Blog Posts > Moving Upstream: Improving Child Welfare in West Virginia Requires Addressing Root Causes of Hardship
October 12, 2023

Moving Upstream: Improving Child Welfare in West Virginia Requires Addressing Root Causes of Hardship

Please note, this report was co-authored by WVCBP executive director, Kelly Allen, and WVCBP child welfare summer research fellow, Veronica Witikko.


Read the full report here.

West Virginia’s future depends on our ability as a state to nurture the health and well-being of the next generation of West Virginians—our children. Essential to that goal is building supports and investing in high-quality, evidence-based programs to reduce and prevent child abuse and neglect. That means supporting families before they are in crisis. 

Currently, West Virginia places four times as many children per capita in the foster care system as the United States as a whole. The Mountain State permanently terminates parental rights faster and more often than any other state in the country. While the child welfare system is designed to protect children, foster care involvement can have harmful effects on children and their families. Separating children from their families is a traumatic event for everyone involved and can lead to toxic stress for children, attachment problems, and feelings of loss and grief. 

Recognizing the trauma of separation and the important bonds that children share with their families, federal law requires states to enact reasonable efforts through services and supports to preserve and reunify families. However, West Virginia’s high per capita rates of children in foster care and the frequency and speed with which parental rights are terminated suggest that our state is falling short of its obligation to make reasonable efforts and help children remain with their families.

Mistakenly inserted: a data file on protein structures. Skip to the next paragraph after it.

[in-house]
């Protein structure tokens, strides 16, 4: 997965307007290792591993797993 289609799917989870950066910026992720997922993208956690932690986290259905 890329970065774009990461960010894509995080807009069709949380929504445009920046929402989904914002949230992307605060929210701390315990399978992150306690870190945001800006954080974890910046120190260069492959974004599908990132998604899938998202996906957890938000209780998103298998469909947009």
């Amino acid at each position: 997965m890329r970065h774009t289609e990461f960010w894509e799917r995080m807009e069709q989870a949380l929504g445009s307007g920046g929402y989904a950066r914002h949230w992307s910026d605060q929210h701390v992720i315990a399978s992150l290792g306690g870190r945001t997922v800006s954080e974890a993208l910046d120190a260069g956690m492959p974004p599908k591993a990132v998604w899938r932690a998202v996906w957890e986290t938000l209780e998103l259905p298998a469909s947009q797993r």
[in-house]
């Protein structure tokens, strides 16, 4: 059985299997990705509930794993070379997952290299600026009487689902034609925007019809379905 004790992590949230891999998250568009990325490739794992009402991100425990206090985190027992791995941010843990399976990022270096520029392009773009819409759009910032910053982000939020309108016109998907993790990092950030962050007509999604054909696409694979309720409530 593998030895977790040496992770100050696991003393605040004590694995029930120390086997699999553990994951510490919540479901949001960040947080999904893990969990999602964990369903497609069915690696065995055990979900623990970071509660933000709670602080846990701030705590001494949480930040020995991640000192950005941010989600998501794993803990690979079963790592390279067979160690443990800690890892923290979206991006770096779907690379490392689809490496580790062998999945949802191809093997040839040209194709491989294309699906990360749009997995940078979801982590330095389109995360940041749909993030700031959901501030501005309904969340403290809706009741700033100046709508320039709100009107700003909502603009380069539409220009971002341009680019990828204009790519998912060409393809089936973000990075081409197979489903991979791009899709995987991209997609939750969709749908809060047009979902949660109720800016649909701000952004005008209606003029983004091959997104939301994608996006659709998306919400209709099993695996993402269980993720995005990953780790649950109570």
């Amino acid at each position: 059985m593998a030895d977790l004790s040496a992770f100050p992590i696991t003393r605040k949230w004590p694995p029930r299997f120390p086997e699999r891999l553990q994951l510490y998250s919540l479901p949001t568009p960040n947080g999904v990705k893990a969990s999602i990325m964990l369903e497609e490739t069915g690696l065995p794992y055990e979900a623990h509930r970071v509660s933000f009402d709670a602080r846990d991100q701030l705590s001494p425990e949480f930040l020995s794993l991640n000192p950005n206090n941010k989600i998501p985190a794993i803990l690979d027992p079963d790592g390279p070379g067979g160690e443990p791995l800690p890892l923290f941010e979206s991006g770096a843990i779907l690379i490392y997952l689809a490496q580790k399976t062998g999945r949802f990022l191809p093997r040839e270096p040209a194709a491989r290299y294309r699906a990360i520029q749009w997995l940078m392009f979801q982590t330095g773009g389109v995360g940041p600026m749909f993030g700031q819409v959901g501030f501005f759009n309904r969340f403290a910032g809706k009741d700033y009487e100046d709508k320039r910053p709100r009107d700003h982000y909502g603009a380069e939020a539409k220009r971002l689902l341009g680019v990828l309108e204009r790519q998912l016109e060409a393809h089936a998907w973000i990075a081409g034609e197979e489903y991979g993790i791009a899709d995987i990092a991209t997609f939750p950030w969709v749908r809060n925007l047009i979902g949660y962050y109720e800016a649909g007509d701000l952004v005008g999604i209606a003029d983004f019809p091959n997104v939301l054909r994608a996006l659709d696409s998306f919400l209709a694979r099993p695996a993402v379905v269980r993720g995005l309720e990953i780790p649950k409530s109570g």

Child welfare system involvement is strongly associated with economic insecurity and cumulative material hardship. In fact, the majority of families investigated by Child Protective Services (CPS) are low-income, and most children entering foster care in West Virginia are removed at least in part due to parental disordered substance use or neglect. Both are systemic challenges that can be addressed more effectively through policies and programs that promote economic security, prevent and treat substance use disorder, and help build family protective factors. 

Effective research-based prevention approaches help strengthen families, reduce parental stressors, prevent child maltreatment, and help children thrive. Unfortunately, state and national child welfare systems historically have been reactive rather than proactive, primarily providing economic and social supports to children only after they have entered foster care rather than supporting biological families while the child is still in the home, which can prevent the hardship chain reaction and avoid child welfare involvement entirely.